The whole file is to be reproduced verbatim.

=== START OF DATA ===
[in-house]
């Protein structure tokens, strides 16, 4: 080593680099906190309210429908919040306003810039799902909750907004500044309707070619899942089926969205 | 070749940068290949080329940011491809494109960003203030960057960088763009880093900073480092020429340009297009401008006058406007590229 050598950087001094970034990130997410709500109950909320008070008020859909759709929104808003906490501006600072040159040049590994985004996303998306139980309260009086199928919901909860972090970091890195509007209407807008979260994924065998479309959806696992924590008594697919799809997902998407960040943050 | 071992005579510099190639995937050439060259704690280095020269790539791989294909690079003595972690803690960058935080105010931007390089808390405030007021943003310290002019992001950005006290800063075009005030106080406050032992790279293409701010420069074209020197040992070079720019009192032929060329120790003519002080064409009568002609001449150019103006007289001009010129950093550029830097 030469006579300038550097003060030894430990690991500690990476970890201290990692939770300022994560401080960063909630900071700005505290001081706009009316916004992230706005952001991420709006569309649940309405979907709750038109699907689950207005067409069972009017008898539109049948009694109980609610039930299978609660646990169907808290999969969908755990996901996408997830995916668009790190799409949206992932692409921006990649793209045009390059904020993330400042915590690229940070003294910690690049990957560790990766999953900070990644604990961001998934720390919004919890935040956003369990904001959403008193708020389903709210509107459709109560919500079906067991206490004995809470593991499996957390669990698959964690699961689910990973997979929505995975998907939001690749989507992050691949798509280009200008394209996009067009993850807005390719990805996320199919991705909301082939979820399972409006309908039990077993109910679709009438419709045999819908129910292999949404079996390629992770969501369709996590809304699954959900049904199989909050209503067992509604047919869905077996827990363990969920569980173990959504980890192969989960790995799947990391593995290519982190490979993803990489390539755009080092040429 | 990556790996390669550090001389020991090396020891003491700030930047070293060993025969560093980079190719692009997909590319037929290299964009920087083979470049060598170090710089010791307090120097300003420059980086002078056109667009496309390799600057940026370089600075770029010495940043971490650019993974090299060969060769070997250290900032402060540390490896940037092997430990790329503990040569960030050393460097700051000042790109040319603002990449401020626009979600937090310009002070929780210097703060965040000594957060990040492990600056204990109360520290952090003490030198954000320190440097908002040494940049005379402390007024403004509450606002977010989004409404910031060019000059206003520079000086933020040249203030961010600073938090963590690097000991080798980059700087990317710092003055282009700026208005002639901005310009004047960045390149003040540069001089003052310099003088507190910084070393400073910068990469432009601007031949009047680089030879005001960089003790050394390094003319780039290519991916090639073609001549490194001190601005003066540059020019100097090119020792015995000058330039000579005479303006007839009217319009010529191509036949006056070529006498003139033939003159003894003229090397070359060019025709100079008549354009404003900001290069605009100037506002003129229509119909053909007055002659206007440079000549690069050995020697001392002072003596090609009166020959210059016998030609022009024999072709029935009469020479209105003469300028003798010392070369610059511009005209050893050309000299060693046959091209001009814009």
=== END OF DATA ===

[in-house]
């Protein structure tokens, strides 16, 4: 080593680099906190309210429908919040306003810039799902909750907004500044309707070619899942089926969205 | 070749940068290949080329940011491809494109960003203030960057960088763009880093900073480092020429340009297009401008006058406007590229 050598950087001094970034990130997410709500109950909320008070008020859909759709929104808003906490501006600072040159040049590994985004996303998306139980309260009086199928919901909860972090970091890195509007209407807008979260994924065998479309959806696992924590008594697919799809997902998407960040943050 | 071992005579510099190639995937050439060259704690280095020269790539791989294909690079003595972690803690960058935080105010931007390089808390405030007021943003310290002019992001950005006290800063075009005030106080406050032992790279293409701010420069074209020197040992070079720019009192032929060329120790003519002080064409009568002609001449150019103006007289001009010129950093550029830097 030469006579300038550097003060030894430990690991500690990476970890201290990692939770300022994560401080960063909630900071700005505290001081706009009316916004992230706005952001991420709006569309649940309405979907709750038109699907689950207005067409069972009017008898539109049948009694109980609610039930299978609660646990169907808290999969969908755990996901996408997830995916668009790190799409949206992932692409921006990649793209045009390059904020993330400042915590690229940070003294910690690049990957560790990766999953900070990644604990961001998934720390919004919890935040956003369990904001959403008193708020389903709210509107459709109560919500079906067991206490004995809470593991499996957390669990698959964690699961689910990973997979929505995975998907939001690749989507992050691949798509280009200008394209996009067009993850807005390719990805996320199919991705909301082939979820399972409006309908039990077993109910679709009438419709045999819908129910292999949404079996390629992770969501369709996590809304699954959900049904199989909050209503067992509604047919869905077996827990363990969920569980173990959504980890192969989960790995799947990391593995290519982190490979993803990489390539755009080092040429 | 990556790996390669550090001389020991090396020891003491700030930047070293060993025969560093980079190719692009997909590319037929290299964009920087083979470049060598170090710089010791307090120097300003420059980086002078056109667009496309390799600057940026370089600075770029010495940043971490650019993974090299060969060769070997250290900032402060540390490896940037092997430990790329503990040569960030050393460097700051000042790109040319603002990449401020626009979600937090310009002070929780210097703060965040000594957060990040492990600056204990109360520290952090003490030198954000320190440097908002040494940049005379402390007024403004509450606002977010989004409404910031060019000059206003520079000086933020040249203030961010600073938090963590690097000991080798980059700087990317710092003055282009700026208005002639901005310009004047960045390149003040540069001089003052310099003088507190910084070393400073910068990469432009601007031949009047680089030879005001960089003790050394390094003319780039290519991916090639073609001549490194001190601005003066540059020019100097090119020792015995000058330039000579005479303006007839009217319009010529191509036949006056070529006498003139033939003159003894003229090397070359060019025709100079008549354009404003900001290069605009100037506002003129229509119909053909007055002659206007440079000549690069050995020697001392002072003596090609009166020959210059016998030609022009024999072709029935009469020479209105003469300028003798010392070369610059511009005209050893050309000299060693046959091209001009814009």